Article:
As Malawi gears for tripartite elections next year, the Electoral Commission (EC) plans another major project—to use a fresh voters’ roll produced through a biometric system, The Nation has established.
A biometric system uses fingerprints and facial features to uniquely identify each voter.
But a key electoral donor, the United Nations Development Programme (UNDP), is worried that there may not be enough time to use it for the 2014 polls.
The Nation investigations have revealed that some commissioners and staff at the electoral body have already visited Tanzania, Mozambique, Namibia and Sierra Leone using funds provided by prospective bidders of the biometric voter registration system, a development procurement authorities did not approve and some stakeholders are questioning.
Some stakeholders have said although Malawi needs to be moving with changing times in terms of technology, implementation of such huge projects with elections just next year would pose a challenge and could prove disastrous to the electoral process.
Other stakeholders have questioned the acceptance of money/facilitation from prospective suppliers of the service by the commission, saying this is suspicious considering that the procurement is expected to be done through a public tendering process.
But sources at the EC confirmed that the exploratory trips were funded by some prospective suppliers after the electoral body solicited advice from the Office of the Director of Public Procurement (ODPP).
Said one source: “It is true that the visits were funded by those that supplied the systems in those countries. For example, the company that supplied the biometric system in Mozambique funded the trip so that the commissioners and staff could appreciate how it works.”
But chief elections officer Willie Kalonga said in a questionnaire interview that procurement of the new system has not started.
He said the commission is still studying registration systems that have proved to be successful in other election management bodies in the region and beyond.
Kalonga said the Public Procurement Act regulates procurement, not appreciation, and that prospective bidders will only be known once bids have been invited after the commission has drawn specifications on the required system.
Said Kalonga: “The commission does not need to seek permission [from ODPP] to appreciate solutions in other election management bodies. It, however, did seek advice from ODPP on whether possible suppliers could contribute towards the funding of officials to appreciate systems where the solution is implemented and a no objection was received.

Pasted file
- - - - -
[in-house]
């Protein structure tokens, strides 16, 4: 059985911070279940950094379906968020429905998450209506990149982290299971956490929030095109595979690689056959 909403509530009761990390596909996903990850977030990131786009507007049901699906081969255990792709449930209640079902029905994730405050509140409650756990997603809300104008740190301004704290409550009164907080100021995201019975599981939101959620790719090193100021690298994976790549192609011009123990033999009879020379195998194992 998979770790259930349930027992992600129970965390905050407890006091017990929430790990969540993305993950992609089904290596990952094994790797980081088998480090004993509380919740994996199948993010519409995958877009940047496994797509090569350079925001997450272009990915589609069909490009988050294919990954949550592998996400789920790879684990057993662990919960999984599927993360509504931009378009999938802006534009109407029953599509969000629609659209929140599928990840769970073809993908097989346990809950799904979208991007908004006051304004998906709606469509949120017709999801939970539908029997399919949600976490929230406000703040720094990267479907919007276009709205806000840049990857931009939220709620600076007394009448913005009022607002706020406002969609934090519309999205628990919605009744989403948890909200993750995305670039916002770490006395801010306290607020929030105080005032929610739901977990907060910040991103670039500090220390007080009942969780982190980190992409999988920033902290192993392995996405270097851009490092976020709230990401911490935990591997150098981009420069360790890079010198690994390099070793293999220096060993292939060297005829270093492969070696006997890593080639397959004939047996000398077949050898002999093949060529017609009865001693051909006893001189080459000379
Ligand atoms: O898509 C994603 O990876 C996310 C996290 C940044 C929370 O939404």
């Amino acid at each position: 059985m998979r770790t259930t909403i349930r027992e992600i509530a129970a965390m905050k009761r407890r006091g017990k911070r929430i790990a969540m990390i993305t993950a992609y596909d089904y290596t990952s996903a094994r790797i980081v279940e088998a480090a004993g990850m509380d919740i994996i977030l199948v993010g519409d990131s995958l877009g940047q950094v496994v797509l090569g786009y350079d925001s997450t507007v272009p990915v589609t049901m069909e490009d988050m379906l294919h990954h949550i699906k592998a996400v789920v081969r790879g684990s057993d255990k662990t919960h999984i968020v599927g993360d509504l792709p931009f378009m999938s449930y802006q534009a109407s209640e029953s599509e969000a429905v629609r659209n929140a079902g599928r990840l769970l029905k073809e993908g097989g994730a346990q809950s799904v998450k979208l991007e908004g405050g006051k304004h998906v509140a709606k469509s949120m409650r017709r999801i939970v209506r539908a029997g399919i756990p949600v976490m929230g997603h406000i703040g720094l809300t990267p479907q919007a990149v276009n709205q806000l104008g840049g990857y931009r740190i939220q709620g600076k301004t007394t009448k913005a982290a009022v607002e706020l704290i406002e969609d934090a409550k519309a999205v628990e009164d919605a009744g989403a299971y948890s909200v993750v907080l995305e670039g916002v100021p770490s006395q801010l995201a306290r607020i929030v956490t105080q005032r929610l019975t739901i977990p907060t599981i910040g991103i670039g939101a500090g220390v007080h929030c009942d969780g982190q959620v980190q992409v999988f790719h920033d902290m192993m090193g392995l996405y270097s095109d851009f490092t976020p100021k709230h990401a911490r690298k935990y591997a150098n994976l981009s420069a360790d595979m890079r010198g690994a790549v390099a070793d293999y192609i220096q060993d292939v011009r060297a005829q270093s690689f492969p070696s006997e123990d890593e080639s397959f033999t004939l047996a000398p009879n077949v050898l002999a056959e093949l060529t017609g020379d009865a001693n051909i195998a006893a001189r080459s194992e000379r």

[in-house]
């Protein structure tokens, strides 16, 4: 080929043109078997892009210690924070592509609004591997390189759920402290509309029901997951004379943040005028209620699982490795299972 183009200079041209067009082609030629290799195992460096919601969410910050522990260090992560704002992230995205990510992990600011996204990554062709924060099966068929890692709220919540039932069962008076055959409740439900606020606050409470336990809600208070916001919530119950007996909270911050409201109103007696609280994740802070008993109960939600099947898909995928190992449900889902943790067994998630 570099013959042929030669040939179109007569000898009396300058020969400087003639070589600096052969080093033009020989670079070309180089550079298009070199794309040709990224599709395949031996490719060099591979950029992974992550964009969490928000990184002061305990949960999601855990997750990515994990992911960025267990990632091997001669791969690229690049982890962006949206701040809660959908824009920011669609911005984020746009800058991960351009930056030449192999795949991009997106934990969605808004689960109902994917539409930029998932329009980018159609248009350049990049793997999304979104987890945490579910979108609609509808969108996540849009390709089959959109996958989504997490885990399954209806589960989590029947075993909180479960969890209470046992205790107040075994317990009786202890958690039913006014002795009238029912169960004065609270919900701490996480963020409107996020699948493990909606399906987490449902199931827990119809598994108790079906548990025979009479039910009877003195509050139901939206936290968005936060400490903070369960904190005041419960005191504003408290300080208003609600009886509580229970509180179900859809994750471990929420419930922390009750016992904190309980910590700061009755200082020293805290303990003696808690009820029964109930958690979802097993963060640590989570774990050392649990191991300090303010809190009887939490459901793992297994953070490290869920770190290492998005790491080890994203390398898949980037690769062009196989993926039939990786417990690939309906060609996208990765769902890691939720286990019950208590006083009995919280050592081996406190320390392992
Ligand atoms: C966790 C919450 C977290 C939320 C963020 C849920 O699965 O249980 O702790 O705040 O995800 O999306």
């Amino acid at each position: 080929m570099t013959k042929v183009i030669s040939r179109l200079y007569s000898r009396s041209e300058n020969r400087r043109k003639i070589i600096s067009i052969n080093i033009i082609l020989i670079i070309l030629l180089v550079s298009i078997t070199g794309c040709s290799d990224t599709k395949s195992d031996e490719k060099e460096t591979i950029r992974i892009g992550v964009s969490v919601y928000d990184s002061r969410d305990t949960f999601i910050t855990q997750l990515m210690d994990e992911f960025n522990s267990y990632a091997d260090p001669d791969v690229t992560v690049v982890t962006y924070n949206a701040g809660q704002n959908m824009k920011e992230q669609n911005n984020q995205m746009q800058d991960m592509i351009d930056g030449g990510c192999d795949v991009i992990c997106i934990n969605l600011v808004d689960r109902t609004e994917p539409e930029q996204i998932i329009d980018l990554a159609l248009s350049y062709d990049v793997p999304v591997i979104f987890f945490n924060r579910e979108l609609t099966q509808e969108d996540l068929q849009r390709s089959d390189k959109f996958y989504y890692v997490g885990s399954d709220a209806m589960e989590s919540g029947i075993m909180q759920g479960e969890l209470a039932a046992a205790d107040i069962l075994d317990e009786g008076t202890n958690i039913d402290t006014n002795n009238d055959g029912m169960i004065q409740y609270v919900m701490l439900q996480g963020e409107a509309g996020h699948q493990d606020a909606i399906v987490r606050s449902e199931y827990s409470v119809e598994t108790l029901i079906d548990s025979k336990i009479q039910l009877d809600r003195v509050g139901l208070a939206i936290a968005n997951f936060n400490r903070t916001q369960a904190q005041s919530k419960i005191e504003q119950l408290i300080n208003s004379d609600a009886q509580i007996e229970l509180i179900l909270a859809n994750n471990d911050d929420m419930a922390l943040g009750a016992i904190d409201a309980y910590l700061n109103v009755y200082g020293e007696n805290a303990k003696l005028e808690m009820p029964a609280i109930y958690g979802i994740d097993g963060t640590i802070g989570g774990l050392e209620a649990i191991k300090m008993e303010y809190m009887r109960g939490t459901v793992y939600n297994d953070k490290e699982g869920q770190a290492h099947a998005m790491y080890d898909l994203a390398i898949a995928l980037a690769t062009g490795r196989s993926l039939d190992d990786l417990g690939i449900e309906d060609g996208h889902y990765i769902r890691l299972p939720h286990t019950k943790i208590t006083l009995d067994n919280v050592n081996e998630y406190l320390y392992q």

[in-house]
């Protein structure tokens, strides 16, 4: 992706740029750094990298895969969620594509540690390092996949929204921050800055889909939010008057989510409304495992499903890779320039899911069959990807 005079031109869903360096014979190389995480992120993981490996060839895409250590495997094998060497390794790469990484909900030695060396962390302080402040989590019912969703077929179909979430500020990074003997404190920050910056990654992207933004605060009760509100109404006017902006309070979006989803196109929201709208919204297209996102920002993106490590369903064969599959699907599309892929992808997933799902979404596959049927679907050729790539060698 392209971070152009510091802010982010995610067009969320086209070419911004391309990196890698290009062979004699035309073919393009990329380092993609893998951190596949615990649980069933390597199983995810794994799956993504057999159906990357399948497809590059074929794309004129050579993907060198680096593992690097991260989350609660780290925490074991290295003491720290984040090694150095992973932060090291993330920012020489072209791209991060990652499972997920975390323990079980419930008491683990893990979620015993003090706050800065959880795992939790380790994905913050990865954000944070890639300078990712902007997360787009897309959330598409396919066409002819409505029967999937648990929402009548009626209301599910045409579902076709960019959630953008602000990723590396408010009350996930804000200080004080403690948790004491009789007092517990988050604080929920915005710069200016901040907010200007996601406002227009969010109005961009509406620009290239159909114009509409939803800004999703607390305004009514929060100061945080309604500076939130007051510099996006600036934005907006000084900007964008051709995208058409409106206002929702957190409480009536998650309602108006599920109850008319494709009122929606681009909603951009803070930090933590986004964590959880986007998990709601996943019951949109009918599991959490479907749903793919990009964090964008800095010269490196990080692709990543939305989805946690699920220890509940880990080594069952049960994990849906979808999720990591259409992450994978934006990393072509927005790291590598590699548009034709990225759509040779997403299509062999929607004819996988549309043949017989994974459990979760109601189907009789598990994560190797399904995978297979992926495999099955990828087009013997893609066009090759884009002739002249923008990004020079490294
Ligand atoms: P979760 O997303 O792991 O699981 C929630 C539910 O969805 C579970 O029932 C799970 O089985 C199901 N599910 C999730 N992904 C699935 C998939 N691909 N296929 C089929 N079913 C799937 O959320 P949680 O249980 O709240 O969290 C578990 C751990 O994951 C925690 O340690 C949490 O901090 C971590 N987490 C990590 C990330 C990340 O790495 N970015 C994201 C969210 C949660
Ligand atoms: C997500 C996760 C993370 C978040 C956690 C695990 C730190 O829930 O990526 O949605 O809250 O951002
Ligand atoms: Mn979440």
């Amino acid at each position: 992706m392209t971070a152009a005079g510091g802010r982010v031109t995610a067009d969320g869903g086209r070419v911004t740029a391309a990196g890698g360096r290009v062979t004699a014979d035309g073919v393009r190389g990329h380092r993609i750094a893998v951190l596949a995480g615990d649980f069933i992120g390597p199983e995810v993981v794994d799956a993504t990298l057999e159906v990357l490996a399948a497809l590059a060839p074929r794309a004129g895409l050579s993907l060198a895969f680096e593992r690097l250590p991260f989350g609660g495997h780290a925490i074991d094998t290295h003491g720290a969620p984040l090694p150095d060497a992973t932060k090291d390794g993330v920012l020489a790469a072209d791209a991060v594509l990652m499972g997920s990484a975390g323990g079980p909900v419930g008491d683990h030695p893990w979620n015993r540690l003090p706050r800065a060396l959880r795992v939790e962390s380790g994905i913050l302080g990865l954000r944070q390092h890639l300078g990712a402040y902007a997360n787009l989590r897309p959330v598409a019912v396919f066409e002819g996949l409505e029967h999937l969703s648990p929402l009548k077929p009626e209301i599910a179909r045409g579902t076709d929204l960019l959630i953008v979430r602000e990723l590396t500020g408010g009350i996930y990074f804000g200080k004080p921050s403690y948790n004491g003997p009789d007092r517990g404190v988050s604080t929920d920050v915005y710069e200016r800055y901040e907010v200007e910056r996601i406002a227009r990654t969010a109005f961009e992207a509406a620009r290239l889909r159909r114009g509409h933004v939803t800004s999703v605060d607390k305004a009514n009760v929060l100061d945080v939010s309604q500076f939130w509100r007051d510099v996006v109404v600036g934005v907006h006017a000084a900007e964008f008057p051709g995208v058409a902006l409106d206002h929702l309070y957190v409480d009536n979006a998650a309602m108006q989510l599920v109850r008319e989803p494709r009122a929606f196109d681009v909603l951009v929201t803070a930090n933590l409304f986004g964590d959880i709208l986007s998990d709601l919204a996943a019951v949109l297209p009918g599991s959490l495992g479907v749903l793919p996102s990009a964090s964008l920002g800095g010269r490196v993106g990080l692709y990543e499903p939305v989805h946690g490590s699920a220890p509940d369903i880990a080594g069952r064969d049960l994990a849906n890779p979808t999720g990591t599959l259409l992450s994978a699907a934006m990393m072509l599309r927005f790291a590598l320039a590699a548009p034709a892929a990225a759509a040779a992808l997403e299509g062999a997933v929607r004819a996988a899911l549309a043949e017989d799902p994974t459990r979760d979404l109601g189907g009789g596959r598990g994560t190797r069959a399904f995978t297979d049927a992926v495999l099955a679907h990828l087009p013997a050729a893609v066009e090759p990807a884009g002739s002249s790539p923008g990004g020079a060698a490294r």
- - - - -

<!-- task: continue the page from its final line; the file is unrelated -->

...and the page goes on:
“The commission has visited a number of election management bodies in the region to study the biometric system. Such countries include Tanzania, Mozambique, Namibia and Sierra Leone. In all these countries, the commission was impressed with the efficiency of the system.”
He also said at least seven companies have approached the commission with their services and that more vendors are still inviting the EC to visit countries where their solutions have been implemented successfully.
“Should EC proceed with this proposed solution, the shortlisted firms will also be required to demonstrate their solutions. That will then be the procurement process regulated by the Public Procurement Act. The question of added advantages at this level, appreciation level, does, therefore, not arise since the EC is dealing with many vendors,” said Kalonga.
ODPP assistant director (for regulatory and review) Timothy Kalembo said the commission wrote the ODPP on November 12 2012 seeking approval that instead of 30 days, the advertisement of the procurement of consultants to review the voter registration system be done for 14 days.
Said Kalembo: “We received this letter on 13th November 2012. On 16th November 2012, this office granted a ‘No Objection’ for EC to advertise the procurement contract for 14 days, that is, soliciting consultants who have expertise to submit their proposals to EC to do the review of the registration system.”
He declined to comment on whether what the commission has done to accept help from prospective bidders is within the law. He also declined to commit himself on the issue of EC seeking a ‘No Objection’ on the trips, saying he needed to consult further and that the side of EC has to be heard.
But a source at the ODPP said it is unlikely that the public procurement watchdog could give a ‘No Objection’ to allow the commissioners and staff to travel using a prospective bidder’s funds.
On what necessitated the fresh registration system, he said they want to ensure that every person casts the vote in their ward since the polls would include Local Government Elections.
Said Kalonga: “The registration system is not new. We are only asking voters to register in their wards. Malawians have always registered in times of elections. Sixteen months is adequate to carry out a credible process.”
He said since fingerprints are unique to every individual and that the commission would need these unique features and other details to store in their computers from which the voters’ roll would be produced, all eligible voters would be required to physically present themselves at registration centres.